Veteran documentary maker Maureen Judge presents us with a film which follows 5 doll collectors from different places, of different ages and who collect very different dolls.
Marshall has a background in design and at first glance appears to be a hobbit-like eccentric living a lonely life surrounded by his robot dolls; he takes your average Barbie and turns it into a robot (sometimes a sexy robot). Debbie hails from the UK and her collection of quite sorrowful looking dolls and their accessories is bankrupting her family. Linda has been collecting dolls her whole life and they all have a story, and now she has to cull her collection in order to make room for more. Mike in his 30s is the big Barbie lover who lives with his boyfriend and his parents – he doesn’t have a job because he devotes all his time to looking after his huge collection. David collects real dolls – life sized fantasies of women that he dresses up and has sex with (including an elf).
They are very different characters but they all have in common not only love of dolls but the projection of feelings onto their dolls. The dolls represent something to them which they can’t access in themselves or in their relationships with people. All the dolls have a history of their own which ties to the collectors’ own lives. There is a double edge for each of them in that they love their collections and their dolls but it comes with a price, quite literally of course, but their collections take up space, time and a part of the owners’ love and attention which means those around them often miss out.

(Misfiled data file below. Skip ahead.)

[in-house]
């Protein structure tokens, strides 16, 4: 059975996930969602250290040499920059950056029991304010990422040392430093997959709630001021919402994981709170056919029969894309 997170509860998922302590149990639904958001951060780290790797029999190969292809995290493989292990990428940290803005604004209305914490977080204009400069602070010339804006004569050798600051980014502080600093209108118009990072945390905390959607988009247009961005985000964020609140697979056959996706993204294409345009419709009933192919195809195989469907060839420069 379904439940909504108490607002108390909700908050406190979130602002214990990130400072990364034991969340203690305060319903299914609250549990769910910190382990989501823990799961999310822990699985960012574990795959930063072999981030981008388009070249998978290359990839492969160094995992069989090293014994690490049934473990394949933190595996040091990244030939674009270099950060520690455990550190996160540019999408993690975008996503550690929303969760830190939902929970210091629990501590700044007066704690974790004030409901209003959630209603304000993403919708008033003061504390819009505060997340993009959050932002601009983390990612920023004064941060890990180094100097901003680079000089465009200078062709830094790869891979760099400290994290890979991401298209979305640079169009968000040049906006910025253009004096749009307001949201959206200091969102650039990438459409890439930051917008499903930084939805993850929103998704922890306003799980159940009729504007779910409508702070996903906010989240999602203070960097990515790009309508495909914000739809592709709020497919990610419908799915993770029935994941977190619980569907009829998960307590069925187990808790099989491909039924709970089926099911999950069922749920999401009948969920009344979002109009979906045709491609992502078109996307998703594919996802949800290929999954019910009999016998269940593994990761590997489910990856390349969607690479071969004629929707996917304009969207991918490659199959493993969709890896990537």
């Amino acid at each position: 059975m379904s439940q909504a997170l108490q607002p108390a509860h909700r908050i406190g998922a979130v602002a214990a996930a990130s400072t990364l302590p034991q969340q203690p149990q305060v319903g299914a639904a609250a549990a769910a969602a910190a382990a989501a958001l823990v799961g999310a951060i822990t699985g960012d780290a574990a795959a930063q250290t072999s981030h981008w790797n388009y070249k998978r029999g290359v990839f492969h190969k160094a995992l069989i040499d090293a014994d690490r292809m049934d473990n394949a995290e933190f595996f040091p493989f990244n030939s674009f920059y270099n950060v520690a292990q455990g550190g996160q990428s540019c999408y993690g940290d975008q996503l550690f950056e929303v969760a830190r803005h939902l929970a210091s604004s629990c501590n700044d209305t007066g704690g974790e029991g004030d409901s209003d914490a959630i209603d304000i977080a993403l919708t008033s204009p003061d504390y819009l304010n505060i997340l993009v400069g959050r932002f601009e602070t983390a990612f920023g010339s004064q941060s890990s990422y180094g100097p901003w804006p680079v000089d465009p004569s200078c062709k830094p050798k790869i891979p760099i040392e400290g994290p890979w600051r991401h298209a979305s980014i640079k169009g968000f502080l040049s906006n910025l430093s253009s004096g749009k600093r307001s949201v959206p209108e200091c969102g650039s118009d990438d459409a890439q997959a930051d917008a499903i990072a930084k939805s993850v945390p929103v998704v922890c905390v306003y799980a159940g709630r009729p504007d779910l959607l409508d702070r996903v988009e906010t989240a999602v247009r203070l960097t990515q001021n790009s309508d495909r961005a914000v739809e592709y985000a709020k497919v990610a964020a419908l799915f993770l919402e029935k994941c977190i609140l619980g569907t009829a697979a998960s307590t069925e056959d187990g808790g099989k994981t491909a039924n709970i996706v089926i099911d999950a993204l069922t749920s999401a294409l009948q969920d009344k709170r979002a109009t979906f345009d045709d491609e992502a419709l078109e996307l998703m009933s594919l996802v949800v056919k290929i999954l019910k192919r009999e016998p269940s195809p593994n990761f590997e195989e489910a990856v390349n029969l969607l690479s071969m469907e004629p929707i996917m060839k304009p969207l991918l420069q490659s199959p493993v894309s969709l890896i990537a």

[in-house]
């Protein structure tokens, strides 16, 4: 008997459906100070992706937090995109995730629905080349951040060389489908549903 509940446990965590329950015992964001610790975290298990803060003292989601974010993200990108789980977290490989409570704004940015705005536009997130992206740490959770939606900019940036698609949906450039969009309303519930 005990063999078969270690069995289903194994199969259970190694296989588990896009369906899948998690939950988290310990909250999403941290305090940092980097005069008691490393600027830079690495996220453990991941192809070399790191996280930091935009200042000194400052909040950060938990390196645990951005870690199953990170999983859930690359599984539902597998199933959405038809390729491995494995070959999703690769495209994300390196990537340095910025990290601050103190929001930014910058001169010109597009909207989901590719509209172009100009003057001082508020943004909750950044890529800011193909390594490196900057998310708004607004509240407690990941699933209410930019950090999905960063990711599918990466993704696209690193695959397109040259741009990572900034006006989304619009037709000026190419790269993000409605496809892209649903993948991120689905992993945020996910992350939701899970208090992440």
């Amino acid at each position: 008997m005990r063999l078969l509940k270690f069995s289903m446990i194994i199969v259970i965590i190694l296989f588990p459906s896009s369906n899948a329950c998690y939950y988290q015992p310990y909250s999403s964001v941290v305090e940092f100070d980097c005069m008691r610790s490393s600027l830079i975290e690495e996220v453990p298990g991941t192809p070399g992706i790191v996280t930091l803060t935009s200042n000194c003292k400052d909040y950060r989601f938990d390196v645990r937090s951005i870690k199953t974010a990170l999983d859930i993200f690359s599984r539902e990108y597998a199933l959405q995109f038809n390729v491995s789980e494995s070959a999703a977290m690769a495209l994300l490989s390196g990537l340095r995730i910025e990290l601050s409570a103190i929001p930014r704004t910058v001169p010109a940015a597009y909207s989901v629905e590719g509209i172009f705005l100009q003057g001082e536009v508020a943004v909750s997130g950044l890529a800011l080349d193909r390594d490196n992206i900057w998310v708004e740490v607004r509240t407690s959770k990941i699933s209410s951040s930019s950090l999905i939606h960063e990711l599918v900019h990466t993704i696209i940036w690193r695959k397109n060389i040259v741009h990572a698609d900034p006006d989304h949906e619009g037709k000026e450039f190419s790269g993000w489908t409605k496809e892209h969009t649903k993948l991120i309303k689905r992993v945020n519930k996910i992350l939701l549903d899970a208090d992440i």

Judge conveys as rounded a picture as she can of each of her subjects; Marshall has a partner who he doesn’t live with but who clearly loves him, Debbie finds support from her online doll collecting friends to help her cope with her new life as a young mother in a new country and we see Mike’s softer side on a trip to a doll convention in Vegas.
It is a sympathetic, moving and funny film. I particularly like the connecting shots whereby judge has made cities and towns look like miniatures. Some of the collectors are solitary and some are social in their collecting but they represent a cross section of humanity which you cannot help but be engaged by (even if like me you cringed every time David and one of his friends talked about women in general and having sex with their dolls).
Like Mike’s mum says, it could be worse “He doesn’t like drugs he likes Barbies”